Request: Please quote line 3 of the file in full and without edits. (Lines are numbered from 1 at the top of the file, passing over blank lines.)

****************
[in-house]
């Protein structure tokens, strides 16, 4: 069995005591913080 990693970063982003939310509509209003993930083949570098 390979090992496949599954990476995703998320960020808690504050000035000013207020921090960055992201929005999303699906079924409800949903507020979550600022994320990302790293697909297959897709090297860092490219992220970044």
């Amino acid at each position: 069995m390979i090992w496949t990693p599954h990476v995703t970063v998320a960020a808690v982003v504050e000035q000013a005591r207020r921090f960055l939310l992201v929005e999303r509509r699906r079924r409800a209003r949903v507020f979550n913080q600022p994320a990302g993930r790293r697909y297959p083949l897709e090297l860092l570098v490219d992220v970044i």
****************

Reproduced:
């Amino acid at each position: 069995m390979i090992w496949t990693p599954h990476v995703t970063v998320a960020a808690v982003v504050e000035q000013a005591r207020r921090f960055l939310l992201v929005e999303r509509r699906r079924r409800a209003r949903v507020f979550n913080q600022p994320a990302g993930r790293r697909y297959p083949l897709e090297l860092l570098v490219d992220v970044i």